Memory and Perception Articles

Taking Class Notes on Your Laptop? Think Again

Thursday, May 8th, 2014

Taking Class Notes on Your Laptop? Think Again

Last year, I wrote about how certain study techniques are more effective than others. Surprising, a lot of study techniques that students routinely engage in aren’t all that helpful to memorizing and learning material (such as highlighting or underlining text, or re-reading it).

Two researchers recently expanded upon this research to answer the question — does taking class notes on your computer help or hinder the learning process?

The answer may surprise you.

The Masks of Trauma

Saturday, April 26th, 2014

The Masks of TraumaSometimes I receive emails from acquaintances I knew in my early years. They usually start by expressing their deep concern for me and what I went through.

Each message like this is healing because validation and concern for my situation was something I desperately needed as a child.

But their next questions are more challenging. “Should I have known?” “How did I miss the signs?” The answer has always eluded me. I really have no response.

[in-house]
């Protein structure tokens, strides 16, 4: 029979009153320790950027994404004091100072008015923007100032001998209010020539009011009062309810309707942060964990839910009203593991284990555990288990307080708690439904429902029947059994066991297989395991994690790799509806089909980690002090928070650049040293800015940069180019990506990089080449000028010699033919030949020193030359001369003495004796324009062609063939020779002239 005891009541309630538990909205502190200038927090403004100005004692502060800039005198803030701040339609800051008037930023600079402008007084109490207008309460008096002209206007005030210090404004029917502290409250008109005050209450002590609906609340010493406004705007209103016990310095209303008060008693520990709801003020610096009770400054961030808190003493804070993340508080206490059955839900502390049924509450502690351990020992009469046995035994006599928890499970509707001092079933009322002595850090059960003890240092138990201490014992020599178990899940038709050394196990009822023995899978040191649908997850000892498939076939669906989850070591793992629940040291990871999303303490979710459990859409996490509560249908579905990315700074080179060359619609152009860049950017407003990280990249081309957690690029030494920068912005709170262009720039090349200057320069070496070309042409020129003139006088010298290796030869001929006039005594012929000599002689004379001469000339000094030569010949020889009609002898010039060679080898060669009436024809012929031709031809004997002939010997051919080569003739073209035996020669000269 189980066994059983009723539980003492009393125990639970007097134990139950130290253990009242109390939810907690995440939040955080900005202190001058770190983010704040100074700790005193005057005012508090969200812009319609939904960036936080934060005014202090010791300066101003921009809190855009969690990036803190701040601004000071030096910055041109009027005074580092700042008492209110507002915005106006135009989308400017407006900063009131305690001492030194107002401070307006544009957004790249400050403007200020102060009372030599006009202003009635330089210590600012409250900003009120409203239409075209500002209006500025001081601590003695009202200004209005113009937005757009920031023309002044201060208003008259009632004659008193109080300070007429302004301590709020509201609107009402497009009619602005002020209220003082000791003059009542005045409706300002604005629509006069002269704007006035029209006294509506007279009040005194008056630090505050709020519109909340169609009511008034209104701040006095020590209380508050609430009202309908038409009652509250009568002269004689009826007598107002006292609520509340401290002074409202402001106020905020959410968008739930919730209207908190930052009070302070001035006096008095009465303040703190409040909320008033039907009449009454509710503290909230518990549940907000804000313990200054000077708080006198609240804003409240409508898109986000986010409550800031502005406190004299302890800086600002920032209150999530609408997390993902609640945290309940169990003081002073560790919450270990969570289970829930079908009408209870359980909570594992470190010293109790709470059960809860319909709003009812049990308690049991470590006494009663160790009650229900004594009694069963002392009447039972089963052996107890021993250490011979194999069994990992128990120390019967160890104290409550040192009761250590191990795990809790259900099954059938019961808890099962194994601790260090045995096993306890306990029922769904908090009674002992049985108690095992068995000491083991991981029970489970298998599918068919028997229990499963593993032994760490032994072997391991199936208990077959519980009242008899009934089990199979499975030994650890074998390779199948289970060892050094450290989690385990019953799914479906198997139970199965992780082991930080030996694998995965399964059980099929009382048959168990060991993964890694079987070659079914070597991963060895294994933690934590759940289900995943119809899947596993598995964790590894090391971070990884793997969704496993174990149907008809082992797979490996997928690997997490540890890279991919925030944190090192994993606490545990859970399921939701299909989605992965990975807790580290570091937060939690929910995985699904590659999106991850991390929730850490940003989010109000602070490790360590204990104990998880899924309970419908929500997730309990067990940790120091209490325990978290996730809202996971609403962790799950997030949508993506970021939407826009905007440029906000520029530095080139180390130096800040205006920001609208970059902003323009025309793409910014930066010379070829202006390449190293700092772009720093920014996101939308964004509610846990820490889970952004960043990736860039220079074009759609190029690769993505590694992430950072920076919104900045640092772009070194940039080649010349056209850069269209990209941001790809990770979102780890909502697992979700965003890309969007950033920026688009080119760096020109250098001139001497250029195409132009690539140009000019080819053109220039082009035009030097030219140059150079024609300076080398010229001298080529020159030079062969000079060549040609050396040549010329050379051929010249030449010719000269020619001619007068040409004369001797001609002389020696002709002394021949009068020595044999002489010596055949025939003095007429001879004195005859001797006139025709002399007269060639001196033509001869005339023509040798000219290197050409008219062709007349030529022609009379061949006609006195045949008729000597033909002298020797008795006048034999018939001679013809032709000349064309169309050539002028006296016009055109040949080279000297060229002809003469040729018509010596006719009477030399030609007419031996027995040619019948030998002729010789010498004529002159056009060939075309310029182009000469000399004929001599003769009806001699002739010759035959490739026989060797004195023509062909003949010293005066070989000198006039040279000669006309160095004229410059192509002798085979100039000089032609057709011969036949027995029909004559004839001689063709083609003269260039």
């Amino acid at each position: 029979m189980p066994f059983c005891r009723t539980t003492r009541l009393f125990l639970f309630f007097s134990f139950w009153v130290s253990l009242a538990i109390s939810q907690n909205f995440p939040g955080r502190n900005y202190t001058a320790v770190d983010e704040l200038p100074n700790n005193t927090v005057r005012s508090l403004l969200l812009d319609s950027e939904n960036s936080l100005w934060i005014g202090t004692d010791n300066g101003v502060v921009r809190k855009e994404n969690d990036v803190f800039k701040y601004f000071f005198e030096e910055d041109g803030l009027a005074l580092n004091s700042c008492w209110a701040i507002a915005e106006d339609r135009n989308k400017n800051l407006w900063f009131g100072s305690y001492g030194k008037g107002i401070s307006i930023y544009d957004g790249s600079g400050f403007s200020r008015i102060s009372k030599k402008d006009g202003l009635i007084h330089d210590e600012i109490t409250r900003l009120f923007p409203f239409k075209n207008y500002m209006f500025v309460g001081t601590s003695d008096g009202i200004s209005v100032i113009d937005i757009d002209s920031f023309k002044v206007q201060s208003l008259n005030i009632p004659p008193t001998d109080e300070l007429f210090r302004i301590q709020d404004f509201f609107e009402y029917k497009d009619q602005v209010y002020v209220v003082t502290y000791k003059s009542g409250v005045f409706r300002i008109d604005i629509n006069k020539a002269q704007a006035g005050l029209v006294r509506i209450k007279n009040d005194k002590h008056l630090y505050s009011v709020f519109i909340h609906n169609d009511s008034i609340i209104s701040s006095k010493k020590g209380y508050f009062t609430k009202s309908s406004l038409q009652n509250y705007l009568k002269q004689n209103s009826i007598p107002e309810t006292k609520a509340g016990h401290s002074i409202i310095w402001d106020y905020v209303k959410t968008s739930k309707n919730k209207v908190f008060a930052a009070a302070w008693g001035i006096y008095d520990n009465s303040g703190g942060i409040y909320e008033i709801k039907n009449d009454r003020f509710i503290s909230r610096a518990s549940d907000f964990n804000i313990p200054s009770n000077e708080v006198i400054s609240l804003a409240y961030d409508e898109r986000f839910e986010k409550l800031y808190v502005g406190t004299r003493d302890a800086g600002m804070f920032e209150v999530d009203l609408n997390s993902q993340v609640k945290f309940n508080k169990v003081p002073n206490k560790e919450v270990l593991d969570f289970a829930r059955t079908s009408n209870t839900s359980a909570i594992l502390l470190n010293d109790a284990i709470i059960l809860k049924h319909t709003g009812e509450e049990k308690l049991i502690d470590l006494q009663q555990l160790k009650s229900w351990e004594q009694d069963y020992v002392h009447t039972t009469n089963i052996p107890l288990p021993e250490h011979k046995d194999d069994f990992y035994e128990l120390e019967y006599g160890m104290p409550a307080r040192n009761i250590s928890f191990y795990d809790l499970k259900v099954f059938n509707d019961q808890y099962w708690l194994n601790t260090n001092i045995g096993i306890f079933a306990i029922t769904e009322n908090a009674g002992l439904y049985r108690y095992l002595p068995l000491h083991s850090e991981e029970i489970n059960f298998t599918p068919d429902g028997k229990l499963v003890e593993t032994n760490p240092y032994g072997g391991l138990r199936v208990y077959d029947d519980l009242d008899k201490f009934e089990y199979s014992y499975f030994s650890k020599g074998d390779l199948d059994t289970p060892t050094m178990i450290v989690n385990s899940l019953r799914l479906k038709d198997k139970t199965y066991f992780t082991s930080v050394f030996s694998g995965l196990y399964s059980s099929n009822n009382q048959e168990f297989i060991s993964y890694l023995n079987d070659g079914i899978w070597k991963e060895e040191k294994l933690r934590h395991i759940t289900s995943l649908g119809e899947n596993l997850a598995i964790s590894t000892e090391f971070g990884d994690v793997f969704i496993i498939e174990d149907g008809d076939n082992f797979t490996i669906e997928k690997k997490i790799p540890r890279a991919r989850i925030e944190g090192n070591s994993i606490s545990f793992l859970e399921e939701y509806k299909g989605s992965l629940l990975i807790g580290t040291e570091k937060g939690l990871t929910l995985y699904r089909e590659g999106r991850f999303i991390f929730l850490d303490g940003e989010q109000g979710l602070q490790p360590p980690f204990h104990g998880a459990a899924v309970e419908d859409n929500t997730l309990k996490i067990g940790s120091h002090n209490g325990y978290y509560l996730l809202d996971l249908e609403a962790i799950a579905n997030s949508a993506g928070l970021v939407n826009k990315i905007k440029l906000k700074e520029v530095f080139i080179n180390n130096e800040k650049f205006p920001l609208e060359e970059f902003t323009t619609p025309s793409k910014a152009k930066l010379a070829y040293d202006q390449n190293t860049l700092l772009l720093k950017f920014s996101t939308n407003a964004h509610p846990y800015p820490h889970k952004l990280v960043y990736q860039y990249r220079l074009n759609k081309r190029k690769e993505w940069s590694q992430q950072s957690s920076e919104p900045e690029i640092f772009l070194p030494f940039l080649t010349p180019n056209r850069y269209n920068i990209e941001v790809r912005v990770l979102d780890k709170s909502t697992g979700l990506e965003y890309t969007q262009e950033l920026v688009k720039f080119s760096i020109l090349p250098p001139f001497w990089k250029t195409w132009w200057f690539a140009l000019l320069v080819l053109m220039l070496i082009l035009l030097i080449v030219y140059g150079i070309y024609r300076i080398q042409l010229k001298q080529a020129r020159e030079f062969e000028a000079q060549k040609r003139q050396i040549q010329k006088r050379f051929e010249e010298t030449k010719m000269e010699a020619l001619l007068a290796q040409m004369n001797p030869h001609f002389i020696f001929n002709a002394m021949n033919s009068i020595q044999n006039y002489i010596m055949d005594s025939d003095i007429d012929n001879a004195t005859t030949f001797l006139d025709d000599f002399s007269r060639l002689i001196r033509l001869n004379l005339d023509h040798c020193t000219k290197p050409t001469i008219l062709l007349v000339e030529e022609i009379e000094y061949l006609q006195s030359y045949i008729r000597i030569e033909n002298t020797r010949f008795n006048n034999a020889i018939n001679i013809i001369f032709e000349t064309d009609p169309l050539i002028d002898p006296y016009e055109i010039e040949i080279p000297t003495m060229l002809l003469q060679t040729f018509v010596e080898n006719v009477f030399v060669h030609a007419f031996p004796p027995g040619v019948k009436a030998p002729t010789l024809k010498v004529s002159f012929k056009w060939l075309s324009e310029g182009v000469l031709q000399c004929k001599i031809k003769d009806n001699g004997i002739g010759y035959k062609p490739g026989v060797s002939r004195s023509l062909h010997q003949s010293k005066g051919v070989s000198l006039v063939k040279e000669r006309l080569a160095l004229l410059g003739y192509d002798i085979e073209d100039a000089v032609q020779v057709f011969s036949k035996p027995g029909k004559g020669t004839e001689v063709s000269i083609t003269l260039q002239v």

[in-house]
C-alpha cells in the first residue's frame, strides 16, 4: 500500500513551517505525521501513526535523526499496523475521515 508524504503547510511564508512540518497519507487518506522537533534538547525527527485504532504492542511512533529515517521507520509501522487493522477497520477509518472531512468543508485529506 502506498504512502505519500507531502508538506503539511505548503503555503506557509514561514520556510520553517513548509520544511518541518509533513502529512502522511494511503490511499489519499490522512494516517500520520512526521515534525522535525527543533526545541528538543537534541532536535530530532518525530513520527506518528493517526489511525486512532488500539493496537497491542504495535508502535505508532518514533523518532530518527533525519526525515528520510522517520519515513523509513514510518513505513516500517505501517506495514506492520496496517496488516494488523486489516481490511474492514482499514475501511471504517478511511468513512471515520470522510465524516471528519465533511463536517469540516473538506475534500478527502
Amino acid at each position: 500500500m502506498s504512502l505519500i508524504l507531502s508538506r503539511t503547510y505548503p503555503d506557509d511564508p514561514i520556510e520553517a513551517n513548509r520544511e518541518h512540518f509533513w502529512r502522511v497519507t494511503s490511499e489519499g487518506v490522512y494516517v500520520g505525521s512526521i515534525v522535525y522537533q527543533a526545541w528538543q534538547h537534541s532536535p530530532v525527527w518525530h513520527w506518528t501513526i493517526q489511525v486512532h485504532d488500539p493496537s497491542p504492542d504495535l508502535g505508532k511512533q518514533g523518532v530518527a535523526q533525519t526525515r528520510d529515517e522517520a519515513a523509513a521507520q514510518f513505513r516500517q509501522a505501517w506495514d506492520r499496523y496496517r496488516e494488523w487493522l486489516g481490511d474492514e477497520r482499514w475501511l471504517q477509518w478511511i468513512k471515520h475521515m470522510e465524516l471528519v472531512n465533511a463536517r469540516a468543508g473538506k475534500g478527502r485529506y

Does Sluggish Cognitive Tempo (SCT) Exist?

Wednesday, April 16th, 2014

Does Sluggish Cognitive Tempo (SCT) Exist?Sluggish cognitive tempo is a long-time component believed to either be a part of attention deficit hyperactivity disorder, or may be its own stand-alone concern.

Parts of what we now call sluggish cognitive tempo (SCT) has been around since the 1960s, but it was in the late 1980s — long before any attention deficit hyperactivity disorder (ADHD) medications existed — when researchers first demonstrated that SCT symptoms are probably a unique condition or sub-type of ADHD (Lahey et al., 1988; Neeper & Lahey, 1986).

In other words, the scientific foundation for sluggish cognitive tempo has been around for nearly 30 years. It’s not new. And it’s hardly news. Scientists regularly identify dozens of proposed syndromes or symptom constellations in their research. Only a tiny minority of them ever go on to become a recognized mental disorder or diagnosis.

But does SCT really exist? Is it its own condition or disorder?

Why Positive Affirmations Don’t Work

Thursday, March 20th, 2014

Why Positive Affirmations Don't WorkControl your thoughts and you create your reality. A positive mindset begets positive end results.

These popular tenets are espoused by the likes of Louise Hay, Napoleon Hill, Anthony Robbins and countless other self-help gurus. The problem is, they don’t actually work.

Consider the last time you really wanted something to happen… It could be a dream job, an ideal relationship or even a parking space in the city.

Why Ray Kurzweil is Wrong: Computers Won’t Be Smarter Than Us Anytime Soon

Saturday, March 8th, 2014